Objectives. The purpose of this study was to determine which factors on the Sensory Profile, a measure of children’s responses to commonly occurring sensory experiences, best discriminate among children with autism or pervasive developmental disorder (PDD), children with attention deficit hyperactivity disorder (ADHD), and children without disabilities.
Method. Data for three groups of children 3 to 15 years of age were used: 38 children with autism or PDD, 61 with ADHD, and 1,075 without disabilities. The researchers conducted a discriminate analysis on the three groups, using group membership as the dependent variable and the nine factors of the Sensory Profile as independent variables.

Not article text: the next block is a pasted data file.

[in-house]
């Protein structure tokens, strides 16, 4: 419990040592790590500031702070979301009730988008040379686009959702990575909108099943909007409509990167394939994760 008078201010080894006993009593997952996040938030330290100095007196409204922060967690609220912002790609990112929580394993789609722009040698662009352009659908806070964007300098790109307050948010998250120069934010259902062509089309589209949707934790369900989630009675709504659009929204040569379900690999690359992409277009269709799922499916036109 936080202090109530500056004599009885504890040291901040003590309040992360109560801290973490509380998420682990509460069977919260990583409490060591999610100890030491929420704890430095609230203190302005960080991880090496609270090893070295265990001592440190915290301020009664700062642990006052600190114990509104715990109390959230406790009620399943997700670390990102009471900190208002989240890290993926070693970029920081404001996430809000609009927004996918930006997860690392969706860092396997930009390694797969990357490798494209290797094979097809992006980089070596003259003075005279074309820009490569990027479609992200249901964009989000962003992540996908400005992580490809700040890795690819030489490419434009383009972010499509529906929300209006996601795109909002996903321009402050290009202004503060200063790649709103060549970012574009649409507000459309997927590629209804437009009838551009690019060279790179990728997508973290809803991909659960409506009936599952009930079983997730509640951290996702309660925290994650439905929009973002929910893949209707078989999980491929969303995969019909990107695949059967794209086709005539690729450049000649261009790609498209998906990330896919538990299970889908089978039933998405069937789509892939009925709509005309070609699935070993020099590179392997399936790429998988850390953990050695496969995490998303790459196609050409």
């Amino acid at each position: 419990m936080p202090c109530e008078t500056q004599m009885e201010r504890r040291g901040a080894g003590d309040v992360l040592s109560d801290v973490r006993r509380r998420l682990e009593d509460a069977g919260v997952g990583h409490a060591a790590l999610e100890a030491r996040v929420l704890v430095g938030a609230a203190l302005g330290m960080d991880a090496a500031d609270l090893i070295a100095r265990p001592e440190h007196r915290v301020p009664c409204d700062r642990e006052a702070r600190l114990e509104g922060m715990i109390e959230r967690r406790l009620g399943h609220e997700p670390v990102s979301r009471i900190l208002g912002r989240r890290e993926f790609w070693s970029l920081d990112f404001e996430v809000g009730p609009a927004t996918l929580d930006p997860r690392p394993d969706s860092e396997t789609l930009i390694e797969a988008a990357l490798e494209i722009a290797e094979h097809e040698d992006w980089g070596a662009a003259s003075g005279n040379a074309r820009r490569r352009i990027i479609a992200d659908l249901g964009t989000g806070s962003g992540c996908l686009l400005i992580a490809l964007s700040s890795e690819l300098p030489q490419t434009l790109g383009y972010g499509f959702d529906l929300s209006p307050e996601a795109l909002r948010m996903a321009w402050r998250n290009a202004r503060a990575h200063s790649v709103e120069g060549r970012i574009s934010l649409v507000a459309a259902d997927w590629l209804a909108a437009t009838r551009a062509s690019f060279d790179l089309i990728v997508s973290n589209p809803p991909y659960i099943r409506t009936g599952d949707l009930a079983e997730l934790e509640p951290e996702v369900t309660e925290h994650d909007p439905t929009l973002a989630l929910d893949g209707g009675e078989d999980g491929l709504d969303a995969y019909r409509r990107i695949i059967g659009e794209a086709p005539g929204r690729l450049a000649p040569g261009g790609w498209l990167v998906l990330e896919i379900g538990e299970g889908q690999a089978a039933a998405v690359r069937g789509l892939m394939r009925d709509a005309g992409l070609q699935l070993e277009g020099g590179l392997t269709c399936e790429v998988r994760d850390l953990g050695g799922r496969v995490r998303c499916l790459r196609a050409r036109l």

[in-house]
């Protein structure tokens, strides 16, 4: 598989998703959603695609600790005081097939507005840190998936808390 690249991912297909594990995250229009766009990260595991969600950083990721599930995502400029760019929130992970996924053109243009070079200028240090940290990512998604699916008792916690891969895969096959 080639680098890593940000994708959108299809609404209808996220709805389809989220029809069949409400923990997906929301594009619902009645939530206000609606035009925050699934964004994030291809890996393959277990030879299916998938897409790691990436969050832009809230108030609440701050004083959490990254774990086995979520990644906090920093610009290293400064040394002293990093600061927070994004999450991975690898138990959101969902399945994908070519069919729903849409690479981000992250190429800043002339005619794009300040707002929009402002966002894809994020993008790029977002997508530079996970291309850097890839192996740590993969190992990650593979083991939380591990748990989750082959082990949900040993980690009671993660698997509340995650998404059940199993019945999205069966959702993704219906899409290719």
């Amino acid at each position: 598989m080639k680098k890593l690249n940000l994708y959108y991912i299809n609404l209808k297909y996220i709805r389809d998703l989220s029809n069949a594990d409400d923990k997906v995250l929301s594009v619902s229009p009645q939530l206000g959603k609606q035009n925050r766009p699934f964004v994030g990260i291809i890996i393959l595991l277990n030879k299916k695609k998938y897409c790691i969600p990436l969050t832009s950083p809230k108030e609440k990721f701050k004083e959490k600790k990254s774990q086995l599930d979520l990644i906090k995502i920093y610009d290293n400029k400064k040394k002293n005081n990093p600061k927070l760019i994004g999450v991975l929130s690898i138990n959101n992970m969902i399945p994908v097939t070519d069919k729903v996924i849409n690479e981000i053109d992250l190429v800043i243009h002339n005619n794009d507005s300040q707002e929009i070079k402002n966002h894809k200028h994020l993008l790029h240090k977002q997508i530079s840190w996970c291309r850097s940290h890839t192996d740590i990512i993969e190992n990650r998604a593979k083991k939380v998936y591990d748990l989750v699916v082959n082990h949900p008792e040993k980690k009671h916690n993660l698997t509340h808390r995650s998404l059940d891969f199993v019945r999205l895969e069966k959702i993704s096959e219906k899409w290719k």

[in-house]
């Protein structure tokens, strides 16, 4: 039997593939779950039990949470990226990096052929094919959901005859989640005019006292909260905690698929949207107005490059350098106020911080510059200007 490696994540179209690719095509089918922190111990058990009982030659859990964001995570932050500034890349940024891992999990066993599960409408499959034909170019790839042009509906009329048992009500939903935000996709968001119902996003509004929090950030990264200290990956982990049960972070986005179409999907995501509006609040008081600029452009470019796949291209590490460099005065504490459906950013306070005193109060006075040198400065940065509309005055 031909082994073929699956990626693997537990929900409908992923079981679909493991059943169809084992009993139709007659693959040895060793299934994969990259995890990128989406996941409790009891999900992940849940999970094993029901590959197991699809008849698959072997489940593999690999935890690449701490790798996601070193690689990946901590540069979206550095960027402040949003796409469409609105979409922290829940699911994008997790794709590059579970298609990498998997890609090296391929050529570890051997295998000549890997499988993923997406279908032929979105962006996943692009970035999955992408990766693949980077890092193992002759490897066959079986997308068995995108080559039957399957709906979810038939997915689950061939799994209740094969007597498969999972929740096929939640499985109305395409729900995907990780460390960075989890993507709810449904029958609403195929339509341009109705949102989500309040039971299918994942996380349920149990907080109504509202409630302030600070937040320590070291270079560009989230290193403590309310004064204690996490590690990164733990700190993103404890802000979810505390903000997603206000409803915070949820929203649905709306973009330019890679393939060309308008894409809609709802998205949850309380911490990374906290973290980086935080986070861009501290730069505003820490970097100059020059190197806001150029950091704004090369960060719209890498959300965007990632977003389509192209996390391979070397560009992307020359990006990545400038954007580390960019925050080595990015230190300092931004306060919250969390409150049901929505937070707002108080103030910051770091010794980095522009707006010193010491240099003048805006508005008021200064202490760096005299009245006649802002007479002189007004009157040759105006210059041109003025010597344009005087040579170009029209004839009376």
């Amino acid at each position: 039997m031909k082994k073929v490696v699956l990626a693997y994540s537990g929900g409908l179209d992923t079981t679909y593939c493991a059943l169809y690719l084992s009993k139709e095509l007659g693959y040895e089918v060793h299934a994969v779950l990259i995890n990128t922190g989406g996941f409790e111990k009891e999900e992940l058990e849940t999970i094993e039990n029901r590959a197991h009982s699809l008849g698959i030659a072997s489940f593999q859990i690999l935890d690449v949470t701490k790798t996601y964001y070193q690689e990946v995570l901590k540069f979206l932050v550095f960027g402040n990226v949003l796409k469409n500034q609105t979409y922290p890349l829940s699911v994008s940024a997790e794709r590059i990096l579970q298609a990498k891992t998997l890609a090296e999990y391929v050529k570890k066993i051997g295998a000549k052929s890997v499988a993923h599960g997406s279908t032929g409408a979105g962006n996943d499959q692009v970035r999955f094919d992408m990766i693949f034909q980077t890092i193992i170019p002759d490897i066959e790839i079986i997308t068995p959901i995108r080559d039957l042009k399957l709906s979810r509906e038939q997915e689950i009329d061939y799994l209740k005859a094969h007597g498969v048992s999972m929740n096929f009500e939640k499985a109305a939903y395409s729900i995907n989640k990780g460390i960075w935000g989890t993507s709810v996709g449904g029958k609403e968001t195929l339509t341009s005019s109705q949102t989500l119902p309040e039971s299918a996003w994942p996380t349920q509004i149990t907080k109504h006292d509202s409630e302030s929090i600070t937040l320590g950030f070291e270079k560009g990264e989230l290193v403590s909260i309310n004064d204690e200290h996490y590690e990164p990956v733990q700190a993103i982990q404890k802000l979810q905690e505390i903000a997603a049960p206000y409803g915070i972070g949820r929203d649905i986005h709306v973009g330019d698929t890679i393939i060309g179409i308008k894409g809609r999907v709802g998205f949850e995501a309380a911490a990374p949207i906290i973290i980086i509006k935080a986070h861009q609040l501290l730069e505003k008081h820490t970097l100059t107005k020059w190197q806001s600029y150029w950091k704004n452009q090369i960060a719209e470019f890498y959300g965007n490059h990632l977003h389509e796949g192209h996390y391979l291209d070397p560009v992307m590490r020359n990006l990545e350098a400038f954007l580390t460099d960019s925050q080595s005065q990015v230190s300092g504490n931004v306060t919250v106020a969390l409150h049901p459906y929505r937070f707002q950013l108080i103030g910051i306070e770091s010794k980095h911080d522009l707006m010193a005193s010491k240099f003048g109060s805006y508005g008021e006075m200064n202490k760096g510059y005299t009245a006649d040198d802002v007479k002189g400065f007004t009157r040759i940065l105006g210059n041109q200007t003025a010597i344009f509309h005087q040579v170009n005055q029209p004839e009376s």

Results. The analysis yielded two discriminant functions: one that differentiated children with disabilities from children without disabilities and another that differentiated the two groups of children with disabilities from each other. Nearly 90% of the cases were correctly classified with these two functions.
Conclusion. The Sensory Profile is useful for discriminating certain groups of children with disabilities. Children with disabilities are accurately classified into disability categories with the factors described by previous authors. This suggests that patterns of behavior associated with certain developmental disorders are reflected in populations of children without disabilities. It may be the frequency or intensity of certain behaviors that differentiate the groups.